Grilled chicken salad with spinach or kale and homemade dressing (Vinegar and oil or lemon juice is pretty delicious!)

Unhealthy Version

Breakfast

Fruit Loops (or another type of sugary cereal) with milk and coffee

Lunch

A chocolate bar and instant mac and cheese

Dinner

Frozen bagel bites with bacon

Apps to Try

Don’t stress if you’re worried about putting meals together. Thankfully, there are apps that can help you out with recipes and cooking tips.

Recipes by Ingredients

I’m not a college student anymore, but I still use this app all the time. There are times when it looks like I literally have a bunch of random ingredients and I can’t make a decent meal out of them. This app lets me enter in all those seemingly random ingredients that I have in my fridge, and it’ll show me a list of recipes I can make with what I’ve got. It really has saved me from more trips to the grocery store.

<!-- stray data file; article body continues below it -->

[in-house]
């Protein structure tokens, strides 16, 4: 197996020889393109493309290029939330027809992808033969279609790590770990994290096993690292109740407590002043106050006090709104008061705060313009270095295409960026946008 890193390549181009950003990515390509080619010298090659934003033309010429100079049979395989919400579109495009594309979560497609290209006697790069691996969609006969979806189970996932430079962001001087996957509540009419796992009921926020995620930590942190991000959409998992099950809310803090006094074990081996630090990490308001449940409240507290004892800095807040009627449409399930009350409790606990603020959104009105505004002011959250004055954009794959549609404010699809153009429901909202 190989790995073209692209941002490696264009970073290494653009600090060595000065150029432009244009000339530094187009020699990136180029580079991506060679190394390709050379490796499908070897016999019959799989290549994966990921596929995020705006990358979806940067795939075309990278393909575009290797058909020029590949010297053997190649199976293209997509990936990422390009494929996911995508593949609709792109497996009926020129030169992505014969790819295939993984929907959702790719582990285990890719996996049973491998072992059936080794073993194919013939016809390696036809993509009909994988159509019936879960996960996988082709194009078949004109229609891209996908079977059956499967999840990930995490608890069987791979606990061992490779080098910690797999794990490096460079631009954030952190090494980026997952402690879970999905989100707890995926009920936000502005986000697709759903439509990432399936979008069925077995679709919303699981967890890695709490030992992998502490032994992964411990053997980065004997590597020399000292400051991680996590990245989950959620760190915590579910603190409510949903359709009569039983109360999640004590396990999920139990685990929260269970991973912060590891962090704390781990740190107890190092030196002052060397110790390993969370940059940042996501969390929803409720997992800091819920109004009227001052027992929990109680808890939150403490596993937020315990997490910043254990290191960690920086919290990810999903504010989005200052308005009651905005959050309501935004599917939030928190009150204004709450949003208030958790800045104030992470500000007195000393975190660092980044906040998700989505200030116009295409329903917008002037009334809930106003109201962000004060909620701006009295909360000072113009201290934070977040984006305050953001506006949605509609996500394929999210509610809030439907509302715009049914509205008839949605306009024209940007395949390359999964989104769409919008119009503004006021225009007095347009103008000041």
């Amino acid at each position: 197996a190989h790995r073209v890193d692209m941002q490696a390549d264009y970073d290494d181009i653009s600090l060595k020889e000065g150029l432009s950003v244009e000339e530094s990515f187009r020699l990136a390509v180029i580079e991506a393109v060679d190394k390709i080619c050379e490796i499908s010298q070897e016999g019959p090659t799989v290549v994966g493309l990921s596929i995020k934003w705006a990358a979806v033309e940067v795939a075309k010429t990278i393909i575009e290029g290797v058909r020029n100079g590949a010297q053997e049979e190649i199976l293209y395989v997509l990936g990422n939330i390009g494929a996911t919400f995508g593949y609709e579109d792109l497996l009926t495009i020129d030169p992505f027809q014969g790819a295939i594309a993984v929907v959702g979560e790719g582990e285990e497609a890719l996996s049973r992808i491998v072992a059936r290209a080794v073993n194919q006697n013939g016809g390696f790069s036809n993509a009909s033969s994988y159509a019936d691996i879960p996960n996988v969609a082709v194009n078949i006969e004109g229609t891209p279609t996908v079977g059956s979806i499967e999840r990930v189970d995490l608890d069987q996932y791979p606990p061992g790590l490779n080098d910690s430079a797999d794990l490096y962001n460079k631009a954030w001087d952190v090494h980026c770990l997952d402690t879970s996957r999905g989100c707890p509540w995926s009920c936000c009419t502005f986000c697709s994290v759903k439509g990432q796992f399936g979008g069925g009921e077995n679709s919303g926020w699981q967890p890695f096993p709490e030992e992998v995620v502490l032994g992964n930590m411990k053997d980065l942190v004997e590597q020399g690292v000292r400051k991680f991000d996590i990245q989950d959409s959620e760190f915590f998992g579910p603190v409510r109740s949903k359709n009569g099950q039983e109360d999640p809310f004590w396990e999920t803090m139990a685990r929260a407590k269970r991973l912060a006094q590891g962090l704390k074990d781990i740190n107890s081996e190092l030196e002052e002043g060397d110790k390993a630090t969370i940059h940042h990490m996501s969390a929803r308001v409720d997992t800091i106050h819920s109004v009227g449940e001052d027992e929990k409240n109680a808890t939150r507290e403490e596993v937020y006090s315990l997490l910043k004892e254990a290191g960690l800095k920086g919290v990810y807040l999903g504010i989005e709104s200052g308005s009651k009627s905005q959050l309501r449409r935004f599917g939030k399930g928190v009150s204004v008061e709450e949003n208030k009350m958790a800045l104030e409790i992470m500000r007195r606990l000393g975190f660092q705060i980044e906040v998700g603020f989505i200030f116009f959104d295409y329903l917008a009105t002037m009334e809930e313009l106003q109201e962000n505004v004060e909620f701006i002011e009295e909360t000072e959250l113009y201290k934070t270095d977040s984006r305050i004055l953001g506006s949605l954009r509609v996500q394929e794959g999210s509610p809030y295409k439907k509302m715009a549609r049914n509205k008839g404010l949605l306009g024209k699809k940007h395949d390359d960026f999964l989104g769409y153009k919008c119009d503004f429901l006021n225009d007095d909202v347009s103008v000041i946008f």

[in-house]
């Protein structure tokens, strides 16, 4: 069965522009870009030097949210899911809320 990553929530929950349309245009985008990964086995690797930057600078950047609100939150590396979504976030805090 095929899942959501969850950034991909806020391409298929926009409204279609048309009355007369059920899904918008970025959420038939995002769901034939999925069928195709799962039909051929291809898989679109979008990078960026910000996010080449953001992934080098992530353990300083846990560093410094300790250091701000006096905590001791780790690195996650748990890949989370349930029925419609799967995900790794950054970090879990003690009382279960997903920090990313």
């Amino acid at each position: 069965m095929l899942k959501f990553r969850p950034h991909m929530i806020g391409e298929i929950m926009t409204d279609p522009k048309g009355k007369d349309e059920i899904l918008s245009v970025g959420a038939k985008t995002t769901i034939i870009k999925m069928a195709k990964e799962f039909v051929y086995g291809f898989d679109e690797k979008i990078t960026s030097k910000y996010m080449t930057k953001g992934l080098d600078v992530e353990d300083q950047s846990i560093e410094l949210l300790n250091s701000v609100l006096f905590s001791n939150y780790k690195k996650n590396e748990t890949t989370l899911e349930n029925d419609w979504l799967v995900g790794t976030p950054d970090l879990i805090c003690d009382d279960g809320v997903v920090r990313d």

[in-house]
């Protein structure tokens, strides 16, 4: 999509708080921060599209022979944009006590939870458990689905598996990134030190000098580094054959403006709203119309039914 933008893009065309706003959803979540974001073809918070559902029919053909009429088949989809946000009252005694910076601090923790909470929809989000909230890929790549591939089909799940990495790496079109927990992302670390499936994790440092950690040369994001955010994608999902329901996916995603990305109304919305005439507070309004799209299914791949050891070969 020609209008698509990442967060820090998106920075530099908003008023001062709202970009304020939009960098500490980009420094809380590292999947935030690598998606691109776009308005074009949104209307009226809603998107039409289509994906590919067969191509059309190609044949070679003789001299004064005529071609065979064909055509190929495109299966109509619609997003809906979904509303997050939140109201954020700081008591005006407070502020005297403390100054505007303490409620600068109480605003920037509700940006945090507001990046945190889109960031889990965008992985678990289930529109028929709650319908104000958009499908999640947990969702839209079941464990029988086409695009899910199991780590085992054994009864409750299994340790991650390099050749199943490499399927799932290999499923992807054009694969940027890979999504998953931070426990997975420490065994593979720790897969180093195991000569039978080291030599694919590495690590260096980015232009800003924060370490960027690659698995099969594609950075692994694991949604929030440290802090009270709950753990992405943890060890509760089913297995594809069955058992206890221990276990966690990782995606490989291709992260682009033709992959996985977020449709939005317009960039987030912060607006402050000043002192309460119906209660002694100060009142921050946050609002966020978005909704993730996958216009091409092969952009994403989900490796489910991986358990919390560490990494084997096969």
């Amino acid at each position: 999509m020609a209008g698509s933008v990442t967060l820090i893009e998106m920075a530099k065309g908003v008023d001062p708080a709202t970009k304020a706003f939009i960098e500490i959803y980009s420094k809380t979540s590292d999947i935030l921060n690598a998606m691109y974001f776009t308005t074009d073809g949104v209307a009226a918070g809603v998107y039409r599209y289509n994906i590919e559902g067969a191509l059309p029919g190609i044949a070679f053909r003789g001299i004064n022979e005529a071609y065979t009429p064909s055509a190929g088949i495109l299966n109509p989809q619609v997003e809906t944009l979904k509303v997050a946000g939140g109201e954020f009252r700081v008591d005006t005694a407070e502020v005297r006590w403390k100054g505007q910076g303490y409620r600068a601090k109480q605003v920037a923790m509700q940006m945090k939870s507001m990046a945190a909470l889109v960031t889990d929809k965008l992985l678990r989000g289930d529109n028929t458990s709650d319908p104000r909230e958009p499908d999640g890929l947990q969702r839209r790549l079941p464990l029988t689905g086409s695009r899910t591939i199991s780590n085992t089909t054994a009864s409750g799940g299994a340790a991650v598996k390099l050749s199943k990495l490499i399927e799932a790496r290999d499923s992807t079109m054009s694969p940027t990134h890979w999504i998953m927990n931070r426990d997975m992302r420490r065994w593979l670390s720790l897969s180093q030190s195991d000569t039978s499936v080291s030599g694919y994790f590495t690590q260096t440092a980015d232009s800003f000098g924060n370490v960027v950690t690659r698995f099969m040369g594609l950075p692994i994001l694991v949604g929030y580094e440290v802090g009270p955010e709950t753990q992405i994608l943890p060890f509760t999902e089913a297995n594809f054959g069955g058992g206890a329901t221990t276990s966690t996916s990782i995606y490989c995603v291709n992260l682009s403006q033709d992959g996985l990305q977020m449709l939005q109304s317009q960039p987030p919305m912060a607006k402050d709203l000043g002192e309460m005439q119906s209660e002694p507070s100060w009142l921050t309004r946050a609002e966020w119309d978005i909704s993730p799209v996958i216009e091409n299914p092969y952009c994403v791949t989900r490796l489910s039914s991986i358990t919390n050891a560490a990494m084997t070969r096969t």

ShopWell

Think of this app as a nutritionist in your pocket. I started using this on my last few grocery trips, and it’s helped me look at nutritional information to see if there is any ingredient I needed to avoid (super helpful if you have dietary restrictions like I do). The app also gives you healthier alternatives.

BigOven

I love planning menus for the week. If you have a lot to do, not having to think about what you’re going to eat is super helpful. The feature I like the best is called “Use Up Leftovers.” You write what ingredients (or leftovers) you have, and it’ll suggest a new recipe for you to try. Again, I’m a foodie, so any variety in my meals is fine with me.

Your Turn

Worrying about what you should eat during college shouldn’t totally stress you out. Grab the grocery list above, try some of these apps, and you’ll impress your classmates with your cooking skills in no time. Just make me a promise that you won’t add ramen in your diet, okay?

For more from author Sarah Li Cain, click here